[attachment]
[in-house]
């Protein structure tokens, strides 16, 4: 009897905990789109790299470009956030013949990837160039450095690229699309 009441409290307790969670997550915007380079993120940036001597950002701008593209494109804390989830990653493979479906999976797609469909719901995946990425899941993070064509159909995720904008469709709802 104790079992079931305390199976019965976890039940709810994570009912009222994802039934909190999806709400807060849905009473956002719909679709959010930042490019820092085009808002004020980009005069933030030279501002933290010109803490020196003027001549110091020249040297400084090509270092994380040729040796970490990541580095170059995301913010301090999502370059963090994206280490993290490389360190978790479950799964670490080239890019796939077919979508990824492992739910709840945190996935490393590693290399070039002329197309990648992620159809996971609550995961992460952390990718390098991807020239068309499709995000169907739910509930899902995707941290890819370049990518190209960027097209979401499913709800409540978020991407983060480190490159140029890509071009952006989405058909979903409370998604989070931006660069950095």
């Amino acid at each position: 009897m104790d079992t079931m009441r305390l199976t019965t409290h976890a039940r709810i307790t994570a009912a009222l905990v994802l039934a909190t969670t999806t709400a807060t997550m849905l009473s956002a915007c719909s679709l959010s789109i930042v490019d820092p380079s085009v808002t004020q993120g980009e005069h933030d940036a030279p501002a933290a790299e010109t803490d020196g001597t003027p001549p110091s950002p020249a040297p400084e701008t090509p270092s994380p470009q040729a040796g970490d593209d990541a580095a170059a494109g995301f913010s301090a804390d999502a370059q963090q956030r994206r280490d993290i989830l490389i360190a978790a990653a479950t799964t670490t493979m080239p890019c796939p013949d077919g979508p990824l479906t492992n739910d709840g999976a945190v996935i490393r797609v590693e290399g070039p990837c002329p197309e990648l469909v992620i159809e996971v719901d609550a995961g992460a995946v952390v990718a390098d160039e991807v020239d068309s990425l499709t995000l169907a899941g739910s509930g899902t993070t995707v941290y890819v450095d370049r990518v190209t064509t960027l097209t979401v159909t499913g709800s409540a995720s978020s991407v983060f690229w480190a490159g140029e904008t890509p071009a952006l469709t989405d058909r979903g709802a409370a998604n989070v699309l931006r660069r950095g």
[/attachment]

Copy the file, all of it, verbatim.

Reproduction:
[in-house]
């Protein structure tokens, strides 16, 4: 009897905990789109790299470009956030013949990837160039450095690229699309 009441409290307790969670997550915007380079993120940036001597950002701008593209494109804390989830990653493979479906999976797609469909719901995946990425899941993070064509159909995720904008469709709802 104790079992079931305390199976019965976890039940709810994570009912009222994802039934909190999806709400807060849905009473956002719909679709959010930042490019820092085009808002004020980009005069933030030279501002933290010109803490020196003027001549110091020249040297400084090509270092994380040729040796970490990541580095170059995301913010301090999502370059963090994206280490993290490389360190978790479950799964670490080239890019796939077919979508990824492992739910709840945190996935490393590693290399070039002329197309990648992620159809996971609550995961992460952390990718390098991807020239068309499709995000169907739910509930899902995707941290890819370049990518190209960027097209979401499913709800409540978020991407983060480190490159140029890509071009952006989405058909979903409370998604989070931006660069950095």
């Amino acid at each position: 009897m104790d079992t079931m009441r305390l199976t019965t409290h976890a039940r709810i307790t994570a009912a009222l905990v994802l039934a909190t969670t999806t709400a807060t997550m849905l009473s956002a915007c719909s679709l959010s789109i930042v490019d820092p380079s085009v808002t004020q993120g980009e005069h933030d940036a030279p501002a933290a790299e010109t803490d020196g001597t003027p001549p110091s950002p020249a040297p400084e701008t090509p270092s994380p470009q040729a040796g970490d593209d990541a580095a170059a494109g995301f913010s301090a804390d999502a370059q963090q956030r994206r280490d993290i989830l490389i360190a978790a990653a479950t799964t670490t493979m080239p890019c796939p013949d077919g979508p990824l479906t492992n739910d709840g999976a945190v996935i490393r797609v590693e290399g070039p990837c002329p197309e990648l469909v992620i159809e996971v719901d609550a995961g992460a995946v952390v990718a390098d160039e991807v020239d068309s990425l499709t995000l169907a899941g739910s509930g899902t993070t995707v941290y890819v450095d370049r990518v190209t064509t960027l097209t979401v159909t499913g709800s409540a995720s978020s991407v983060f690229w480190a490159g140029e904008t890509p071009a952006l469709t989405d058909r979903g709802a409370a998604n989070v699309l931006r660069r950095g």